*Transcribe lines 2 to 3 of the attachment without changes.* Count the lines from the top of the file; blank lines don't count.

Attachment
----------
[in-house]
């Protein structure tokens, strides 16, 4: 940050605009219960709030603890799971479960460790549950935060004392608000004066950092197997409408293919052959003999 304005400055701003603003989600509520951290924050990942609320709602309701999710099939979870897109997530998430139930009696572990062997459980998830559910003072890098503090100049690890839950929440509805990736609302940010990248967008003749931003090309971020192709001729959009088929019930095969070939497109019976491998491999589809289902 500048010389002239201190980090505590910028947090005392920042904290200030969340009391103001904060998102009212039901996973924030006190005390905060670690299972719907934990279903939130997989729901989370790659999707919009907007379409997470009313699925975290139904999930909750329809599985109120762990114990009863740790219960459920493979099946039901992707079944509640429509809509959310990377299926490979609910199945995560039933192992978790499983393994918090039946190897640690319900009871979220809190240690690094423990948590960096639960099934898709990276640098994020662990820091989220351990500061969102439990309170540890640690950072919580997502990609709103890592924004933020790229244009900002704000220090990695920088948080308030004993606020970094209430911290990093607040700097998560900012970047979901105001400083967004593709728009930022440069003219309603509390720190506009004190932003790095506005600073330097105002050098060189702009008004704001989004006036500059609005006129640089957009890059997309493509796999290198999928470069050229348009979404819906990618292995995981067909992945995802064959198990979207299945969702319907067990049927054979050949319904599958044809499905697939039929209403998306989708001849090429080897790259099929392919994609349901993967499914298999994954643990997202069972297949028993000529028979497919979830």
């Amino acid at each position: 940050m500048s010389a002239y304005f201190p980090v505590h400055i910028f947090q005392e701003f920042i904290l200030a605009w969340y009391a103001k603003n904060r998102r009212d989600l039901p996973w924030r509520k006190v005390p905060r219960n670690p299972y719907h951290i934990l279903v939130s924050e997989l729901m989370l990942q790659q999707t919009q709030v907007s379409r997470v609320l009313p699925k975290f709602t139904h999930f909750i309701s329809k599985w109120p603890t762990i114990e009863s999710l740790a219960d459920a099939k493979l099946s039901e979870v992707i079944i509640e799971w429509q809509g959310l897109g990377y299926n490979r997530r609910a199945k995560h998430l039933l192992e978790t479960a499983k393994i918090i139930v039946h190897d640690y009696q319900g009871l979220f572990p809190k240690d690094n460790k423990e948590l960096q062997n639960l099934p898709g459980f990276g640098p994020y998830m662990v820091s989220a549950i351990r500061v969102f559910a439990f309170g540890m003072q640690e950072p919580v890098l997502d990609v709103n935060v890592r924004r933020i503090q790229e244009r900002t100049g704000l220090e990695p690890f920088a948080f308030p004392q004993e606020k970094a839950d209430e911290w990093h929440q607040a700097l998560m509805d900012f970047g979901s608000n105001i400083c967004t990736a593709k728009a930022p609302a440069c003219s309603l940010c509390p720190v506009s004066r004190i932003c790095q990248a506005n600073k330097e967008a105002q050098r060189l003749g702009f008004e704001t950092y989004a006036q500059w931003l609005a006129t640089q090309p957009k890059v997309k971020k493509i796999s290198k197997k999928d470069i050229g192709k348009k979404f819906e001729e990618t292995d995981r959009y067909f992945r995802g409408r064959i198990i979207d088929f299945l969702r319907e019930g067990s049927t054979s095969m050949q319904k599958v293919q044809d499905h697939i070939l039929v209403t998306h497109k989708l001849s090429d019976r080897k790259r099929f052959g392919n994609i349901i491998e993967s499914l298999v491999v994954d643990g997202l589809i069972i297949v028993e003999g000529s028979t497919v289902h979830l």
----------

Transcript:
């Protein structure tokens, strides 16, 4: 940050605009219960709030603890799971479960460790549950935060004392608000004066950092197997409408293919052959003999 304005400055701003603003989600509520951290924050990942609320709602309701999710099939979870897109997530998430139930009696572990062997459980998830559910003072890098503090100049690890839950929440509805990736609302940010990248967008003749931003090309971020192709001729959009088929019930095969070939497109019976491998491999589809289902 500048010389002239201190980090505590910028947090005392920042904290200030969340009391103001904060998102009212039901996973924030006190005390905060670690299972719907934990279903939130997989729901989370790659999707919009907007379409997470009313699925975290139904999930909750329809599985109120762990114990009863740790219960459920493979099946039901992707079944509640429509809509959310990377299926490979609910199945995560039933192992978790499983393994918090039946190897640690319900009871979220809190240690690094423990948590960096639960099934898709990276640098994020662990820091989220351990500061969102439990309170540890640690950072919580997502990609709103890592924004933020790229244009900002704000220090990695920088948080308030004993606020970094209430911290990093607040700097998560900012970047979901105001400083967004593709728009930022440069003219309603509390720190506009004190932003790095506005600073330097105002050098060189702009008004704001989004006036500059609005006129640089957009890059997309493509796999290198999928470069050229348009979404819906990618292995995981067909992945995802064959198990979207299945969702319907067990049927054979050949319904599958044809499905697939039929209403998306989708001849090429080897790259099929392919994609349901993967499914298999994954643990997202069972297949028993000529028979497919979830």
């Amino acid at each position: 940050m500048s010389a002239y304005f201190p980090v505590h400055i910028f947090q005392e701003f920042i904290l200030a605009w969340y009391a103001k603003n904060r998102r009212d989600l039901p996973w924030r509520k006190v005390p905060r219960n670690p299972y719907h951290i934990l279903v939130s924050e997989l729901m989370l990942q790659q999707t919009q709030v907007s379409r997470v609320l009313p699925k975290f709602t139904h999930f909750i309701s329809k599985w109120p603890t762990i114990e009863s999710l740790a219960d459920a099939k493979l099946s039901e979870v992707i079944i509640e799971w429509q809509g959310l897109g990377y299926n490979r997530r609910a199945k995560h998430l039933l192992e978790t479960a499983k393994i918090i139930v039946h190897d640690y009696q319900g009871l979220f572990p809190k240690d690094n460790k423990e948590l960096q062997n639960l099934p898709g459980f990276g640098p994020y998830m662990v820091s989220a549950i351990r500061v969102f559910a439990f309170g540890m003072q640690e950072p919580v890098l997502d990609v709103n935060v890592r924004r933020i503090q790229e244009r900002t100049g704000l220090e990695p690890f920088a948080f308030p004392q004993e606020k970094a839950d209430e911290w990093h929440q607040a700097l998560m509805d900012f970047g979901s608000n105001i400083c967004t990736a593709k728009a930022p609302a440069c003219s309603l940010c509390p720190v506009s004066r004190i932003c790095q990248a506005n600073k330097e967008a105002q050098r060189l003749g702009f008004e704001t950092y989004a006036q500059w931003l609005a006129t640089q090309p957009k890059v997309k971020k493509i796999s290198k197997k999928d470069i050229g192709k348009k979404f819906e001729e990618t292995d995981r959009y067909f992945r995802g409408r064959i198990i979207d088929f299945l969702r319907e019930g067990s049927t054979s095969m050949q319904k599958v293919q044809d499905h697939i070939l039929v209403t998306h497109k989708l001849s090429d019976r080897k790259r099929f052959g392919n994609i349901i491998e993967s499914l298999v491999v994954d643990g997202l589809i069972i297949v028993e003999g000529s028979t497919v289902h979830l």